I've read this article by Tom McGurk a few times and each time I'm confused. I think the headline is part of the problem because it gives the impression that McGurk has actually provided us with what he thinks should be Europe's response to al Qaeda. If he has, I don't recognize it here or what he's suggesting is so outrageously irresponsible that I can't accept what I'm seeing.
First he asserts that the al Qaeda threat is a "unique" terrorist threat. I agree with McGurk on this. There is no political agenda other than global Talibanization. And, the terror masters have no moral constraints. The more civilian casualties they can cause the happier they are.
After laying out his case that al Qaeda is a unique threat thriving on "a Muslim world that finds itself among the poorest, least educated and most politically impoverished international communities in the 21st century" McGurk then says that democratic societies may not be able to respond "if they are to insist on maintaining their values of individual human and civil rights". And, this is where he loses me.
First he states that a "Fortress Europe" might arise, which would take liberties with the rights of the individual. Surely, democracies have had to do just that during past major conflicts? Why would it necessarily be permanent?
Yes, Europe has a larger and seemingly more disenchanted Muslim population than the US, but I can't see why the loyalty of those Muslims living inside Europe cannot be assumed even while pursuing a significantly stricter border control & immigration policy.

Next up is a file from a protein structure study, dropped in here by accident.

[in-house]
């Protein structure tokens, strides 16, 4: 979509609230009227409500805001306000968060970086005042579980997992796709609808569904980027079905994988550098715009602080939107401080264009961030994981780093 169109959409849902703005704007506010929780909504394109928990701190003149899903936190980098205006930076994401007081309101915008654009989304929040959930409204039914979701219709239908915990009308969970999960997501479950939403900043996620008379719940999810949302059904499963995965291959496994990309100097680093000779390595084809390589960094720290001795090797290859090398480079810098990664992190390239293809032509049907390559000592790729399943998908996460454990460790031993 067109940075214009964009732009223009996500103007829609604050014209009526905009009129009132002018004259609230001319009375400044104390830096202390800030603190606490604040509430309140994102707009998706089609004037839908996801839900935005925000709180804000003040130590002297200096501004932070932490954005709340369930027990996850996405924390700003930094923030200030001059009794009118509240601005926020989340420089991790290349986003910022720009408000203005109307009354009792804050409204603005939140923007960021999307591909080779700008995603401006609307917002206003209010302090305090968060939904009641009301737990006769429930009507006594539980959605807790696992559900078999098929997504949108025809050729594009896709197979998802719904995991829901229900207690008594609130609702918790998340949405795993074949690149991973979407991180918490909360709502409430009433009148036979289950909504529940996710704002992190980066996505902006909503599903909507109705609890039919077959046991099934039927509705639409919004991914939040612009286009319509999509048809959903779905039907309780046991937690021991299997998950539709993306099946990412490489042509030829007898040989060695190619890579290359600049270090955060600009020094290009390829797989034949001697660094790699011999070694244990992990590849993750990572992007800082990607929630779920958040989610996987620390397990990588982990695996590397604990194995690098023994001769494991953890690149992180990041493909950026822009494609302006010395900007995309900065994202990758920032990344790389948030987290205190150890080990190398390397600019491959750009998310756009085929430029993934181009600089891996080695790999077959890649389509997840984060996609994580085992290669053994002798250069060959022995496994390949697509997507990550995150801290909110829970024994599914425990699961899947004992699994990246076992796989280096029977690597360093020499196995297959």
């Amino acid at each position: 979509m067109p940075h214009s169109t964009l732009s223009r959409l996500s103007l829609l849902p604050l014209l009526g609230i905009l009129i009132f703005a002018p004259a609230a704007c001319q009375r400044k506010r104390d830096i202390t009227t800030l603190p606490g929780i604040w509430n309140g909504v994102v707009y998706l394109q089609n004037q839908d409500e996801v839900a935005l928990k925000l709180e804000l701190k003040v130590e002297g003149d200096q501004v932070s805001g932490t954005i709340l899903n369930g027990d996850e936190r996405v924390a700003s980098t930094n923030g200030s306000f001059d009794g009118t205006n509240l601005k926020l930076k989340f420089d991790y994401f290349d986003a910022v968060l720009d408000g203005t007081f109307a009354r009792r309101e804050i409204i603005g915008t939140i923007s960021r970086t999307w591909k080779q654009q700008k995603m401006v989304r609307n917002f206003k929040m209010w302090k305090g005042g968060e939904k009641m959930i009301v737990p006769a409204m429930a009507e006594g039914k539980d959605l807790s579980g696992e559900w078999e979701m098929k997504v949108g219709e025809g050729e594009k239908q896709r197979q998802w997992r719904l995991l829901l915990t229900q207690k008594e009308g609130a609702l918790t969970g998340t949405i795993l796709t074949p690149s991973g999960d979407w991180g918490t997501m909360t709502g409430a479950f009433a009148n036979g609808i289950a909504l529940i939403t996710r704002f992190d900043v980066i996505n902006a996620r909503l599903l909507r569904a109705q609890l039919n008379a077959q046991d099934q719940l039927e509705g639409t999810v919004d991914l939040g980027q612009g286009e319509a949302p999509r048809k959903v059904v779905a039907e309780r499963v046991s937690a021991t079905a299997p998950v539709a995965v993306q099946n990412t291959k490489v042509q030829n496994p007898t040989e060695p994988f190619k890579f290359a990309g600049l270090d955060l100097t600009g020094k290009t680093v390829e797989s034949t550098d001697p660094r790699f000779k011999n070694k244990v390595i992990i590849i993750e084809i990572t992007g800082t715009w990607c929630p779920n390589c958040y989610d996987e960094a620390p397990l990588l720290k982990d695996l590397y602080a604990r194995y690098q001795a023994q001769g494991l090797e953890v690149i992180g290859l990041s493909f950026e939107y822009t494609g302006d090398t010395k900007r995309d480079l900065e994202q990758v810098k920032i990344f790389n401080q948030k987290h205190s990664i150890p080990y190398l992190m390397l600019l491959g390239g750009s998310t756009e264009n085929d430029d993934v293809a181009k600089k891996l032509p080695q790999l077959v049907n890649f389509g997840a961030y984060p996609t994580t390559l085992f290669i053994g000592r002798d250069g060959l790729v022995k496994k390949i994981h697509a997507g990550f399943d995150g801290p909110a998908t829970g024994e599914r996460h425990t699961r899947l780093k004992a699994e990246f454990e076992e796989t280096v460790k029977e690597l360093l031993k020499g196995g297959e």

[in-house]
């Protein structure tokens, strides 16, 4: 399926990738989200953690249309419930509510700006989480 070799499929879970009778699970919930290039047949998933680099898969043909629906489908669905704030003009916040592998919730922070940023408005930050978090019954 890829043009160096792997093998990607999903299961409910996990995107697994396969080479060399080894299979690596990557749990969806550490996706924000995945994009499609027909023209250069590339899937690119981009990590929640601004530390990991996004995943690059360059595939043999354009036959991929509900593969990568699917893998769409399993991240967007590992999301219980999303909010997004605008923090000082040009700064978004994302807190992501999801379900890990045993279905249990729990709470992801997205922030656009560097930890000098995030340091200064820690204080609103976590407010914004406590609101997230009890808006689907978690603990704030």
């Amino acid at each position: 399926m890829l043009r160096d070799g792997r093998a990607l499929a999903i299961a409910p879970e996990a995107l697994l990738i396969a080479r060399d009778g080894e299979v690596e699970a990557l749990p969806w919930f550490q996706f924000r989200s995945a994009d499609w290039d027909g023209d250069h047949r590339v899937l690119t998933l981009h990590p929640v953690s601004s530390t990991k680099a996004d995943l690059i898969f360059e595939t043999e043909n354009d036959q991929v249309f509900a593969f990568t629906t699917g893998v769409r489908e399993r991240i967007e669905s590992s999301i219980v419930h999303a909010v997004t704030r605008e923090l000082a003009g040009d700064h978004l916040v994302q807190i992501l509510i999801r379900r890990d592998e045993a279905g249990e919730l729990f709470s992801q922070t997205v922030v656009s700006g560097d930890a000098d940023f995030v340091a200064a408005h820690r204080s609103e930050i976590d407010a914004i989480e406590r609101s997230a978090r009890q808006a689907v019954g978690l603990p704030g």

Then McGurk claims George Bush's visit to Ireland is an "opportunity for al-Qaeda to send another message to the European electorate about our relations with this particular presidency [Bush]". WHAT?! First he says that al Qaeda is a unique terrorist threat with no real political agenda then he indirectly states that maybe we should send political signals indicating that we are no friends of President Bush.
This is complete lunacy and shows that McGurk is having trouble squaring his own views with regards to al Qaeda, the War on Terror and the Bush Administration.
I suspect that what McGurk really fears is that Bush might be right after all. Since he believes the "Fortress Europe" solution won't work, the only other real answer to al Qaeda is to transform the Middle East, a process in which the Iraq war was the first step. Instead, McGurk seems to lament Saddam's passing as he was a "bulwark against fundamentalism".
What he's missing is that Saddam was also a great recruiting tool for fundamentalists, as are the other corrupt regimes in the region. The fundamentalists were the only ones willing to risk death and torture to confront these regimes. Now, the US has stepped in to help those who would advocate liberty and democracy as an alternative.
What McGurk implies is the right answer is to ignore the problem, avoid the US and hope al Qaeda keeps America firmly in its sights. I hope I'm misreading this, but that seems to be what he suggests Europe should do.